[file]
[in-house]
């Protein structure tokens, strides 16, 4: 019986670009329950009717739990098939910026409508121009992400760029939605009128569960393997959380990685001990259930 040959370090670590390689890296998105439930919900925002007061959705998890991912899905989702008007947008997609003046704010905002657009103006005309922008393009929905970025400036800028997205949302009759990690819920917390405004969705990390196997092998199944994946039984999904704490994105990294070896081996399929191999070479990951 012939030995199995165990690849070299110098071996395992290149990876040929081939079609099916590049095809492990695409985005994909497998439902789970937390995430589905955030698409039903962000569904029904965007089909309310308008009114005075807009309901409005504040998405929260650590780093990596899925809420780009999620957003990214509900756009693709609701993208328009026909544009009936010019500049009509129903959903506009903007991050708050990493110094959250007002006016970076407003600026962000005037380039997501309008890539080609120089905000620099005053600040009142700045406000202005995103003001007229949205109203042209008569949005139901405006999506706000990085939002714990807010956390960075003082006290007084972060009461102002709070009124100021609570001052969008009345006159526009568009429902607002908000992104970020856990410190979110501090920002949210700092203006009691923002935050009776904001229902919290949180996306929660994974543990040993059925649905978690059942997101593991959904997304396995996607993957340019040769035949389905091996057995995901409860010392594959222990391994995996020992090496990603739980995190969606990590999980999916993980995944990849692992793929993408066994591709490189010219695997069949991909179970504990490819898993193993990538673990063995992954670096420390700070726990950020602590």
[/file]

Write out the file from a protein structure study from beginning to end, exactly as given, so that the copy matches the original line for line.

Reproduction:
[in-house]
């Protein structure tokens, strides 16, 4: 019986670009329950009717739990098939910026409508121009992400760029939605009128569960393997959380990685001990259930 040959370090670590390689890296998105439930919900925002007061959705998890991912899905989702008007947008997609003046704010905002657009103006005309922008393009929905970025400036800028997205949302009759990690819920917390405004969705990390196997092998199944994946039984999904704490994105990294070896081996399929191999070479990951 012939030995199995165990690849070299110098071996395992290149990876040929081939079609099916590049095809492990695409985005994909497998439902789970937390995430589905955030698409039903962000569904029904965007089909309310308008009114005075807009309901409005504040998405929260650590780093990596899925809420780009999620957003990214509900756009693709609701993208328009026909544009009936010019500049009509129903959903506009903007991050708050990493110094959250007002006016970076407003600026962000005037380039997501309008890539080609120089905000620099005053600040009142700045406000202005995103003001007229949205109203042209008569949005139901405006999506706000990085939002714990807010956390960075003082006290007084972060009461102002709070009124100021609570001052969008009345006159526009568009429902607002908000992104970020856990410190979110501090920002949210700092203006009691923002935050009776904001229902919290949180996306929660994974543990040993059925649905978690059942997101593991959904997304396995996607993957340019040769035949389905091996057995995901409860010392594959222990391994995996020992090496990603739980995190969606990590999980999916993980995944990849692992793929993408066994591709490189010219695997069949991909179970504990490819898993193993990538673990063995992954670096420390700070726990950020602590």